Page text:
At this time, the current of S1 completely turns to S2 and forms a loop with Lin. The input voltage Vin charges the inductance Lin. At this time, the primary current iAB is 0, there is no energy transfer between the primary and secondary sides of the transformer [17,18], and the load capacitor-discharge provides the load energy. In this mode, the capacitor voltage and primary side voltage can be expressed by (8) and (9):

UCf(t)=UCfpeak(8)

UAB(t)=UCf(t)V02n(9)

(4) Mode IV (T4=t4t3)

In this mode, S3 is on, and S4 is off. The part of loop current is formed by Mode III, and it will flow through S2 and form a resonant charging circuit with Cf, Lf, and S3 to transfer energy to the transformer. The other part of Iin forms a charging circuit with S3. At this time, the current charges the inductor and capacitor in reverse, and the primary side current iAB increases from zero in reverse, but its value cannot meet the current value required by the secondary-side load. At this time, the secondary side transformer forms a loop through C2 and D2 while the discharge of capacitors C1 and C2 powers the load. Due to the effect of inductance, the current flowing through S2 cannot increase all at once but gradually increases. The current flowing through S1 reaches zero at the beginning of the next moment to realize the ZCS turn-on. In this mode, the primary voltage and current and the energy storage capacitor voltage can be expressed via (10)(12), respectively:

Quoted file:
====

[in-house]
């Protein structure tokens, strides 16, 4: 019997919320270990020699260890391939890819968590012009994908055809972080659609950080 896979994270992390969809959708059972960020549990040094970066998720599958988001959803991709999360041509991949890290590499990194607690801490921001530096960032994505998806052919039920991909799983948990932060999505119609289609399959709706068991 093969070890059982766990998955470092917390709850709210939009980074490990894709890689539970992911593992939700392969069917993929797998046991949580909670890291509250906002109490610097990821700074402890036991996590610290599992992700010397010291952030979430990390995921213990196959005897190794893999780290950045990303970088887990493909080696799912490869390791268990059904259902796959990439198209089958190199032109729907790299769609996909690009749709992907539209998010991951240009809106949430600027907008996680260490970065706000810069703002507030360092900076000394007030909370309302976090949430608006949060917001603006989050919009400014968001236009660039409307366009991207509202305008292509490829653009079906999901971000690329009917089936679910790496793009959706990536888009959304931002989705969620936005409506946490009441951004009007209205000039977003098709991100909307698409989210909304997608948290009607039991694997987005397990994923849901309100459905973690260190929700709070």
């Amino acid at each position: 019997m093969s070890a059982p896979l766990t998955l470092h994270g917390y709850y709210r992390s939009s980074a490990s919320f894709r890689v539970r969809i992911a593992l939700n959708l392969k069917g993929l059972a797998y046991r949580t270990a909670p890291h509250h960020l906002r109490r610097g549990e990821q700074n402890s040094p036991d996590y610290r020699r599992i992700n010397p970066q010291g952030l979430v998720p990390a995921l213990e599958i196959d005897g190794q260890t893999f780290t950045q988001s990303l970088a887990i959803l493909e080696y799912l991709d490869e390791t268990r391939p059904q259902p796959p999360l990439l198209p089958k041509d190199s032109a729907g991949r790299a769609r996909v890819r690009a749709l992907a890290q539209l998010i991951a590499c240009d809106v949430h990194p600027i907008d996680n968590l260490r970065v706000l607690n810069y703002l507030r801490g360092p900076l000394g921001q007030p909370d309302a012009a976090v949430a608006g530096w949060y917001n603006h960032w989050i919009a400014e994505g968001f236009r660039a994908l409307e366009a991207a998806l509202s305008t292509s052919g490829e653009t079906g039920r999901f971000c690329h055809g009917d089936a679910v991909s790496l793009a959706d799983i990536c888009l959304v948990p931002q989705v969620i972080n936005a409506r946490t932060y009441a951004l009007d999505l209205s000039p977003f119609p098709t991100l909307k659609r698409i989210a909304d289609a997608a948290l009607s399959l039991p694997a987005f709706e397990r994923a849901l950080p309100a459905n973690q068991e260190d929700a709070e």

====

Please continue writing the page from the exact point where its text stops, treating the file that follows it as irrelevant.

UAB=0(10)

iAB(t)=UCfpeakV02nZ0sin(ω0t)(11)

UCf(t)=UCfpeakcos(ω0t)(12)

(5) Mode V (T5=t5t4)

In this mode, S1 is closed, the current Iin passes through S2 and forms a resonant circuit with Cf, Lf, and S3 to transfer the energy to the transformer. The primary side current iAB reaches the maximum negative direction at t5, the secondary side transformer continues to form a loop through C2 and D2, and the capacitors C1 and C2 discharge to supply power to the load.

(6) Mode VI (T6=t6t5)

In this mode, S2 is also closed; the current Iin can no longer form a resonant circuit with S2, Cf, Lf, and S3. At this time, the resonant capacitor and inductor discharge maintain that the current of the primary circuit does not immediately decrease to 0, and the primary voltage and circuit gradually decrease. The secondary side transformer still forms a loop through C2 and D2, and capacitors C1 and C2 discharge to supply power to the load.

3  Application in the Control of Photovoltaic Power Generation

As shown in Fig. 5, in practical applications, the FB-ZCS topology adopts the form of sub-module input parallel output series (IPOS) to increase the output voltage level and power level [1921] and reduce the voltage and current stress of the switch tube in the circuit.

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Figure 5: IPOS cascaded DC–DC converter topology

3.1 Frequency and Phase-Shift Synthesis Modulation (FPSSM) Control Strategy

In this paper, the control strategy is shown in Fig. 6, and the conductance increment method is used to achieve maximum power tracking (MPPT). The PI controller modulates the difference between the reference voltage Vref generated by the MPPT algorithm and the actual photovoltaic side output voltage Vpv to generate the value of the photovoltaic side output reference current Iin. The error signal is obtained after comparing the actual input current value Iin and the reference current Iin, which is processed by the PI module. The signal generated by phase shift modulation adjustment and the signal generated after frequency adjustment is processed in the gate signal generator to obtain the corresponding switch tube trigger signal [22].